FOLSOM, CALIF. - A new study conducted at the Stratton Veterans Affairs Medical Center in Albany, N.Y., found that one cup of fresh blueberries resulted in significant improvements in Hemoglobin A1c (HbA1c) and fructosamine—measurable indicators of type 2 diabetes.
The two indicators measure glycemic control in those living with diabetes with HbA1c levels providing insight on long-term glycemic control and fructosamine giving information on average blood glucose levels over two-to-three-week periods.
Over an eight-week period the study examined 52 overweight male participants between the ages of 51 and 75 who had been diagnosed with type 2 diabetes for at least six months. Through the course of the study all participants prescribed non-insulin diabetes medications and did no heavy exercise.
Participants were either assigned 22 g of freeze-dried blueberries (the equivalent of one U.S. cup/d fresh blueberries) along with their regular diet; or 22 g of a placebo powder (matched in energy and carbohydrate content to the freeze-dried blueberries) along with their regular diet.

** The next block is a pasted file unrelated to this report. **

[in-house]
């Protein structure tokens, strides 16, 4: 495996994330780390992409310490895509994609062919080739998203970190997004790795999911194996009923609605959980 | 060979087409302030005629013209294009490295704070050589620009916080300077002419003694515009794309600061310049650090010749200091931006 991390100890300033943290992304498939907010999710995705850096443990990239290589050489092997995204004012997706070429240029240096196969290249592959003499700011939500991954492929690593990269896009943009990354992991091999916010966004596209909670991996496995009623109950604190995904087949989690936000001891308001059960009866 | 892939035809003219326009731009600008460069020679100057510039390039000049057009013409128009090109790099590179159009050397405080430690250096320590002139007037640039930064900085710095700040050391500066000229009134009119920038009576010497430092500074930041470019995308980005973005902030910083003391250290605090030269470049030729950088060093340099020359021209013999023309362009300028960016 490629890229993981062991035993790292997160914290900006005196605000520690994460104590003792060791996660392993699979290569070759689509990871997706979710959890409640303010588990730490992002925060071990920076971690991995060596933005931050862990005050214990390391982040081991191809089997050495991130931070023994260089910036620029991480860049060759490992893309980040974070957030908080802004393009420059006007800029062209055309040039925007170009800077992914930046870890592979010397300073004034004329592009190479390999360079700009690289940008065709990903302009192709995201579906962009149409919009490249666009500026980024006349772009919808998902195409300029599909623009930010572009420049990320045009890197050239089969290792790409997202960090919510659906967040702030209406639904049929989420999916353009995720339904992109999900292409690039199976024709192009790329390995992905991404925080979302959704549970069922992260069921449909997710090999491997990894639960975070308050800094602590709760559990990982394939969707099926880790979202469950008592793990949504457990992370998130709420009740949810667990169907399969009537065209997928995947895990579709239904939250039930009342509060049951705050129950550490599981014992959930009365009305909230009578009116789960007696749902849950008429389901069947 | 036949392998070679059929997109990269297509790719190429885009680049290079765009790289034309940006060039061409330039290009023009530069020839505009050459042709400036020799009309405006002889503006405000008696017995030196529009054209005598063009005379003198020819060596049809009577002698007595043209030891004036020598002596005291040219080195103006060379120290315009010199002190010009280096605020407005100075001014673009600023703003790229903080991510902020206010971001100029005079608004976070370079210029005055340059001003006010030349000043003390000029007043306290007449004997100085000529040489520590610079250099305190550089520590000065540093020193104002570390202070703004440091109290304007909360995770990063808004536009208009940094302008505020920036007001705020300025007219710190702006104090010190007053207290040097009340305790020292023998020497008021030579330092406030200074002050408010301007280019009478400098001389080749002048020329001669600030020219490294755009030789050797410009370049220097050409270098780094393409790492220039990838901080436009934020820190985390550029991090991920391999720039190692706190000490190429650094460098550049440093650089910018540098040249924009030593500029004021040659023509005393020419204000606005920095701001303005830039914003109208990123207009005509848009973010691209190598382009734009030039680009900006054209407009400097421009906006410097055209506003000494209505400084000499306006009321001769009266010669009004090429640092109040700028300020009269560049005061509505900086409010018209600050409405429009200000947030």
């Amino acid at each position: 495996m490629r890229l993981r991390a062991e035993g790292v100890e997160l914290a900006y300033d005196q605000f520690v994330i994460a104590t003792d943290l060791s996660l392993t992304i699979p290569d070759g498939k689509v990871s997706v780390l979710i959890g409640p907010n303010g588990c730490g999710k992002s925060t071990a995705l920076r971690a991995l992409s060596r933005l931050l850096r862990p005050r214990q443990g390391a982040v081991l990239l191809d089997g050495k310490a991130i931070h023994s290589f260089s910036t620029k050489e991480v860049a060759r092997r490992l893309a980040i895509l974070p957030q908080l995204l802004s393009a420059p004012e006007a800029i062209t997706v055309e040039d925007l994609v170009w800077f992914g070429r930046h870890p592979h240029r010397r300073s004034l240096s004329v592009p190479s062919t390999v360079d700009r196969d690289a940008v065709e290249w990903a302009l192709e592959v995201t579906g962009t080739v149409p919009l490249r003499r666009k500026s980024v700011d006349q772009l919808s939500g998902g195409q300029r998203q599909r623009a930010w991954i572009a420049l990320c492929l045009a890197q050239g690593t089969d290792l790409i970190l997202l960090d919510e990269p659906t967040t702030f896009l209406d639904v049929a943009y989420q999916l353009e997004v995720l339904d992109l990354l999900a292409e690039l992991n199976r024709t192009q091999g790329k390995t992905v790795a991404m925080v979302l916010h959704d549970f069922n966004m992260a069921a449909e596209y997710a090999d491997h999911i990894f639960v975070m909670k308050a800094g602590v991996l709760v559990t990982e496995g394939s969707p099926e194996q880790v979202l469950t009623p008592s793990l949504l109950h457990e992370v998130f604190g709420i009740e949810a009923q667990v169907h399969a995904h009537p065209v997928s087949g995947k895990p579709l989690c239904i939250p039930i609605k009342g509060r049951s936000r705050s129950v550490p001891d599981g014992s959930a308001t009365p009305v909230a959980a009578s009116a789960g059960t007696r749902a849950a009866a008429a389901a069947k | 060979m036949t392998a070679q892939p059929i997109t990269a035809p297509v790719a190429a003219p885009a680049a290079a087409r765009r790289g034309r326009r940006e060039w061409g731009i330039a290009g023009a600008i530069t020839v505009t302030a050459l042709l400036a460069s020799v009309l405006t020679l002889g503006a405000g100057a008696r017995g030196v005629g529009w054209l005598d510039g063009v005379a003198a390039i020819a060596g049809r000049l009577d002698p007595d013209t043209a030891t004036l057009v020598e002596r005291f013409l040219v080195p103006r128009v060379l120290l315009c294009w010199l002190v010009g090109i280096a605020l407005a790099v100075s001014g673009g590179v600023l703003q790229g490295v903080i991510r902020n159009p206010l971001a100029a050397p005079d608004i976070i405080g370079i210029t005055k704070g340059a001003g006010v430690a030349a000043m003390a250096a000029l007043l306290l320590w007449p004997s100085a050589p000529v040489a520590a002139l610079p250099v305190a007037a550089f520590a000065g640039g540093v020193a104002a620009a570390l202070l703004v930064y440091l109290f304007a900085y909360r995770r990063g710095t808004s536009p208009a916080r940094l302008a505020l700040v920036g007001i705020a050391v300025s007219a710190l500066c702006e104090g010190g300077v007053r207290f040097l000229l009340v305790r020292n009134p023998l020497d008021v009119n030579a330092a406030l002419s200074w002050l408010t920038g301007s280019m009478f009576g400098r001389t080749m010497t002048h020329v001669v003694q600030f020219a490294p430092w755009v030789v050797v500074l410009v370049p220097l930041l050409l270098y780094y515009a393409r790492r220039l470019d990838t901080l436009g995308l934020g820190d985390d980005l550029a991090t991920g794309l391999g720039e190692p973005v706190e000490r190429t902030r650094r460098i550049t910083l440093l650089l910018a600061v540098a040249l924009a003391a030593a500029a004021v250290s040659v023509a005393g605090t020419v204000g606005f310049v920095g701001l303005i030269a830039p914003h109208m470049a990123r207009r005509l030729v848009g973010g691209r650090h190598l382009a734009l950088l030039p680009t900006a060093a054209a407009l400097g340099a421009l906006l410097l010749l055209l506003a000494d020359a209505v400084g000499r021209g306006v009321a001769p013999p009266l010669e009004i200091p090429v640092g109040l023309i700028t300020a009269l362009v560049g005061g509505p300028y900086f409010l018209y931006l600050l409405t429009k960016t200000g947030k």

The results showed decreased levels of serum triglycerides after blueberry consumption compared to the placebo. Left untreated or uncontrolled, elevated blood triglyceride levels increase the risk of serious complications such as cardiovascular disease – the leading cause of morbidity and mortality for individuals with diabetes.
“To date few human clinical trials have evaluated the potential beneficial health effects of blueberries in populations with type 2 diabetes,” said Kim Stote, who has a research appointment at the Albany Stratton VA Medical Center and is the study’s lead investigator. “While the results cannot be generalized to all populations, they point to the evidence that a dietary intervention with a realistic serving of blueberries may be an effective strategy to improve metabolic factors associated with type 2 diabetes.”
The research was funded by the US Highbush Blueberry Council. The council had no role in study design, data collection, data analysis, data interpretation or writing of the study.